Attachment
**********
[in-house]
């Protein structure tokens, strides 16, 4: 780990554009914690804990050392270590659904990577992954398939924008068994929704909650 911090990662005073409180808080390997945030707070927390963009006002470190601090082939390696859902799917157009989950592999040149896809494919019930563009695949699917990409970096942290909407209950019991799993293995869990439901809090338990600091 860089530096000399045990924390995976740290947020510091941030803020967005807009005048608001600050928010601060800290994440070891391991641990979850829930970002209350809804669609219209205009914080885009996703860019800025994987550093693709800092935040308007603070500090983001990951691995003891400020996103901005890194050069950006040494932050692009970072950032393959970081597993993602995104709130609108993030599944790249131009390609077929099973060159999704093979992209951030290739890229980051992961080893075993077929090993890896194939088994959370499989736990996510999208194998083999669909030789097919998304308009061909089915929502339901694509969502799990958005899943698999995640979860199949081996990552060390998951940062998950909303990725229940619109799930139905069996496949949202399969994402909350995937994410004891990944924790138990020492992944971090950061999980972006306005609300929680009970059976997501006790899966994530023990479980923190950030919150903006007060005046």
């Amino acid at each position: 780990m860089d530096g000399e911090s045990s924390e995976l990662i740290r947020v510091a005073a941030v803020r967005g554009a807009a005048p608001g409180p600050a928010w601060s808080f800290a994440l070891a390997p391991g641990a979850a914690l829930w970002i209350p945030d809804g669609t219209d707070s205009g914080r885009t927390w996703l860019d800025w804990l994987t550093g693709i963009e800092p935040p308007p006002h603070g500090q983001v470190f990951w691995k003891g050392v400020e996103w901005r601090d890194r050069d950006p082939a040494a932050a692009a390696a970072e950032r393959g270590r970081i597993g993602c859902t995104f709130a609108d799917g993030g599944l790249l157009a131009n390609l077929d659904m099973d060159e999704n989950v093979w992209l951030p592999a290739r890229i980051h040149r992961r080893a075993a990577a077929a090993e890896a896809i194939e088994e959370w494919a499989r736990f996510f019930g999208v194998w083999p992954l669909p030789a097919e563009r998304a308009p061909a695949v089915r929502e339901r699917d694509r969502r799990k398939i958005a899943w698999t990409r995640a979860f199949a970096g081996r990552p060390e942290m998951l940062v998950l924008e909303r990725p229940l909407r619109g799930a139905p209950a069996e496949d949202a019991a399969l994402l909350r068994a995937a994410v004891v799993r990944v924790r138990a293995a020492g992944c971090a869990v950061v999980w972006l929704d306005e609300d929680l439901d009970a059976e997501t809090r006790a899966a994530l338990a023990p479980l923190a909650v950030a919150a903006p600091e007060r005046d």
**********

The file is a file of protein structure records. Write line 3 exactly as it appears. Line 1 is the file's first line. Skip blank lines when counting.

């Amino acid at each position: 780990m860089d530096g000399e911090s045990s924390e995976l990662i740290r947020v510091a005073a941030v803020r967005g554009a807009a005048p608001g409180p600050a928010w601060s808080f800290a994440l070891a390997p391991g641990a979850a914690l829930w970002i209350p945030d809804g669609t219209d707070s205009g914080r885009t927390w996703l860019d800025w804990l994987t550093g693709i963009e800092p935040p308007p006002h603070g500090q983001v470190f990951w691995k003891g050392v400020e996103w901005r601090d890194r050069d950006p082939a040494a932050a692009a390696a970072e950032r393959g270590r970081i597993g993602c859902t995104f709130a609108d799917g993030g599944l790249l157009a131009n390609l077929d659904m099973d060159e999704n989950v093979w992209l951030p592999a290739r890229i980051h040149r992961r080893a075993a990577a077929a090993e890896a896809i194939e088994e959370w494919a499989r736990f996510f019930g999208v194998w083999p992954l669909p030789a097919e563009r998304a308009p061909a695949v089915r929502e339901r699917d694509r969502r799990k398939i958005a899943w698999t990409r995640a979860f199949a970096g081996r990552p060390e942290m998951l940062v998950l924008e909303r990725p229940l909407r619109g799930a139905p209950a069996e496949d949202a019991a399969l994402l909350r068994a995937a994410v004891v799993r990944v924790r138990a293995a020492g992944c971090a869990v950061v999980w972006l929704d306005e609300d929680l439901d009970a059976e997501t809090r006790a899966a994530l338990a023990p479980l923190a909650v950030a919150a903006p600091e007060r005046d």